Now, it matters not whether you believe in God or Allah or the Great Spaghetti Monster. The point is perfection shouldn't hound us like dogs nipping at our heels, forcing us on and on to be the epitome of "this is sublimely exceptional perfect", and often losing our way in the process.

Yet so many of us push ourselves that way, don't we?

What we should be asking ourselves is...


Another word Allegra taught me was kintsukuroi, a lovely Japanese word that also embraces the imperfect by making broken bits, cracks, and chips even more beautiful and embracing the flaws. Combine the idea of the Persian rug and kintsukuroi, and you have a pretty good road map for life. 

We all knew those four days were going to end, but while we were together, it felt blissfully like time stopped, and I've only had a precious few moments in my life like that. All of us knew this was special, imperfectly so. We lost one friend to cancer. Another is fighting cancer. One drifted away. Ann and I still shop together whenever I can make it out to Milwaukee, which has been a while, but she's a dear and I love her, and I hope to see her next year at the show.

Allegra, though -- she is indeed one of a kind. Like the ropes binding the pier above, she was the glue, the one with the funniest anecdotes and the most interesting stories, the one we were all drawn to. She knew which bead artist to visit and in what order, she knew when to put our feet up and tell more stories, and she taught us all what a Scotch egg was. She was just -- perfect. But if she were here, she would remind me of those beautiful rules of imperfection ... and I love her all the more for it.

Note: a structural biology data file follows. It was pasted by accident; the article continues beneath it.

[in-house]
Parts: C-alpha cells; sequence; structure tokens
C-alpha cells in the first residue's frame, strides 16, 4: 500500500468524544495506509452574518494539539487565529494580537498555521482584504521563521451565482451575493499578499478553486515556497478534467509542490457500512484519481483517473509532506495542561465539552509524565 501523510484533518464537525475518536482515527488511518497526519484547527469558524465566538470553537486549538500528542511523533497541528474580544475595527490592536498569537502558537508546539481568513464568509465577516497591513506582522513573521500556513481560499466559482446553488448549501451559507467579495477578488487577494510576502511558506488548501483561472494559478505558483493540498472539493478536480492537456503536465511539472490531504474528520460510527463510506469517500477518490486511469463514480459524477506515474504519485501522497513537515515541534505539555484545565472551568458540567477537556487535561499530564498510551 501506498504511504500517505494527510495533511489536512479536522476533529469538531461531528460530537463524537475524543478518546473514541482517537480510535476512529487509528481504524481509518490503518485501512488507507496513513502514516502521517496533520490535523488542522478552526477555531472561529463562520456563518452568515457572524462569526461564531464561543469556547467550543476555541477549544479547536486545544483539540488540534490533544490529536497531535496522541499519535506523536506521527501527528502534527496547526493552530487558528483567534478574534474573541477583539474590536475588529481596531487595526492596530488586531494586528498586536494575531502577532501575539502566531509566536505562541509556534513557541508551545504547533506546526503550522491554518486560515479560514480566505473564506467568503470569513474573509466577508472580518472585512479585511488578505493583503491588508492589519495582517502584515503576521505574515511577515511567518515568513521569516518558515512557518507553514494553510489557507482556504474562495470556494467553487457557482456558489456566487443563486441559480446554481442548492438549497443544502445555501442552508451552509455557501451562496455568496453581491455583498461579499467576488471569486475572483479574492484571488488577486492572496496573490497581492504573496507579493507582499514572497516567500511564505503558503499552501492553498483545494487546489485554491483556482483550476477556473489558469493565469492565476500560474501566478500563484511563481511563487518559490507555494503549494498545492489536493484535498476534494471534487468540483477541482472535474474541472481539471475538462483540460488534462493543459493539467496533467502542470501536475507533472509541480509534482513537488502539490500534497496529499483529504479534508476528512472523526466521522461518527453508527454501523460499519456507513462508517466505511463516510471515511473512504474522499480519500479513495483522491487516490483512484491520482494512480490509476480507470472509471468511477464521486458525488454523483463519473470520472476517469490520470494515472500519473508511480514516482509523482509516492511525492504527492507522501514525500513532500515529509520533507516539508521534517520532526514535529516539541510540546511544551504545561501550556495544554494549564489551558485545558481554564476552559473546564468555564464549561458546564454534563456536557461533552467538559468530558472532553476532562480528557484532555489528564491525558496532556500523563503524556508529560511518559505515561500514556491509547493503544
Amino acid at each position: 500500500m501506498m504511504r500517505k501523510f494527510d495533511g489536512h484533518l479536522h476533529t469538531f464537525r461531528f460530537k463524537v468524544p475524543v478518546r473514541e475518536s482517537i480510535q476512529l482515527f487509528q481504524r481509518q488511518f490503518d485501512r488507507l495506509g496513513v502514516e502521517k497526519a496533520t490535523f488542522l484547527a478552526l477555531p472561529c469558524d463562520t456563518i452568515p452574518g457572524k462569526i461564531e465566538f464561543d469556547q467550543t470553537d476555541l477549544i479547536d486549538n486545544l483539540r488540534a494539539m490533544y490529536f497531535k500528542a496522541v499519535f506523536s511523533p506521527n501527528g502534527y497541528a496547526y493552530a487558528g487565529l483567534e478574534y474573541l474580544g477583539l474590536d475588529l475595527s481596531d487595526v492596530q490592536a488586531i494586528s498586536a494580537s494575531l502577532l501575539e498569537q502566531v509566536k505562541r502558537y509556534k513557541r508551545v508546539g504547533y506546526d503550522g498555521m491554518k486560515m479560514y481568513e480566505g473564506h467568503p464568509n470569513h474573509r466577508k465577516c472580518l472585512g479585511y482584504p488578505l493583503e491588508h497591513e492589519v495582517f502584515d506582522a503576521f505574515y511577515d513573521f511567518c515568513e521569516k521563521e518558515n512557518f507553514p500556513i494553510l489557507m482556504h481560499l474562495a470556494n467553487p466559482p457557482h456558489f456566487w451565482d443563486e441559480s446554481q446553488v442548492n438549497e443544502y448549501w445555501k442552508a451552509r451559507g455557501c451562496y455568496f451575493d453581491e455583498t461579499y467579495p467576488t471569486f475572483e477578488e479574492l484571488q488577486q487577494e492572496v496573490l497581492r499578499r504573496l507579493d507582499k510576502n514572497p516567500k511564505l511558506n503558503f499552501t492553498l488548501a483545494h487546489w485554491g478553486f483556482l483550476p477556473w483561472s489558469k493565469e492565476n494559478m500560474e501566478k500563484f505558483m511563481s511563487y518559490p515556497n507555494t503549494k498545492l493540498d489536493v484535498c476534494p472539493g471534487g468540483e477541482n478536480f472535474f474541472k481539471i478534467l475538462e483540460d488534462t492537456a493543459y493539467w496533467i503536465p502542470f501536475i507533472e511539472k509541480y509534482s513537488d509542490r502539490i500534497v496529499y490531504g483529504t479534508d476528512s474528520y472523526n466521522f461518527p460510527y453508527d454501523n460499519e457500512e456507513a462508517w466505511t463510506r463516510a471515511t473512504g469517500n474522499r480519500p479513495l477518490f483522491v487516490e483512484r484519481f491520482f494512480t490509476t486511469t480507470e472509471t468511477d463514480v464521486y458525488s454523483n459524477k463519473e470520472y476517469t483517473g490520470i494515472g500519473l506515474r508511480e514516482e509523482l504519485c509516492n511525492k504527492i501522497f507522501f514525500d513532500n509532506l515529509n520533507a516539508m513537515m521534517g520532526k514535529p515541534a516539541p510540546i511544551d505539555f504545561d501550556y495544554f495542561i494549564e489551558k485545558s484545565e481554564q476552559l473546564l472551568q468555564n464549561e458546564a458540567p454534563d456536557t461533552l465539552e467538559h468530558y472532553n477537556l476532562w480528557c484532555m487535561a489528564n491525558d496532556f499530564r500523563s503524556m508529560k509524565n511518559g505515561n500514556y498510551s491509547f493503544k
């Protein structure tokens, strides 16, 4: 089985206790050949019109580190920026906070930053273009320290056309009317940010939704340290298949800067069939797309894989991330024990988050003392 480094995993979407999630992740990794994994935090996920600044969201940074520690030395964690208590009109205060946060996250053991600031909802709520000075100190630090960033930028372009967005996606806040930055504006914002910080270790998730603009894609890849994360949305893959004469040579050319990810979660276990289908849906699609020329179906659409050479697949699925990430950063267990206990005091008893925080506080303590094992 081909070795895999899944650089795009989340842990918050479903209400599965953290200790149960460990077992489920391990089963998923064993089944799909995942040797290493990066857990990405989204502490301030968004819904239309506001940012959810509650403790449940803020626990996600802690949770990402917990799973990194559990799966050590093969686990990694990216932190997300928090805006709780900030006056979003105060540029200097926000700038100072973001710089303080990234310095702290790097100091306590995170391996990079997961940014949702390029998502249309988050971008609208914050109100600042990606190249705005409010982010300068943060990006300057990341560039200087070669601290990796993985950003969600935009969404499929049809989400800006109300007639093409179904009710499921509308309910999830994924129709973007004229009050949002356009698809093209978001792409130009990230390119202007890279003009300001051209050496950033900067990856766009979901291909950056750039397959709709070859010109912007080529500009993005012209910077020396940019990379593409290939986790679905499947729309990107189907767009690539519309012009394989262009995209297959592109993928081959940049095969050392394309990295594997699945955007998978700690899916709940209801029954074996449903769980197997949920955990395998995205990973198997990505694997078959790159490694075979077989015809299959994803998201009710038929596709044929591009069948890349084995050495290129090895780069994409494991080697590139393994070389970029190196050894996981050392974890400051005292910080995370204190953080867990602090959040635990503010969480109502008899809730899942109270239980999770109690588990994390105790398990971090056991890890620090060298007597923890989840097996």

I pray with all I have that I will get to see Allegra again. It's been sixteen years since that trip, and a whole lot of frayed threads and cracked porcelain have happened during that time. Somehow I wonder how we stand it. But then I think of my little boy painting joyfully over vases that were supposedly already perfect, my dropping dozens of 3 mm gemstones all over the floor over and over again, and Allegra's rug with the flaw you can barely see, but is comforted that it's there. These flaws -- they keep us human. Imperfectly so.

One of my original blog headers sums it up well. Life should be full of beautiful experiences and pretty things. Life doesn't have to be perfect to be valued or important. We don't have to worry about the chocolate dribble on our cheek or being afraid of a Scotch egg (they're delicious, by the way). We're all there for the moment, and life is full of moments, I like to think, rather than a long tedious, stressful path we never deviate from. 

May you find your bowl with cracks and chips and paint it gold.


Wednesday, September 06, 2017

Stay Optimistic

If we think this way, the troubles of today matter a lot less, don't they?

With all the scary weather and the uncertainties of the world, why not cut this out and put it on your fridge, in your wallet, on your computer .... or make someone else's day change by taping it to the mirror in a public restroom, the bulletin board of the library, or leave it with the tip for your waitress.

Love to all, and stay optimistic.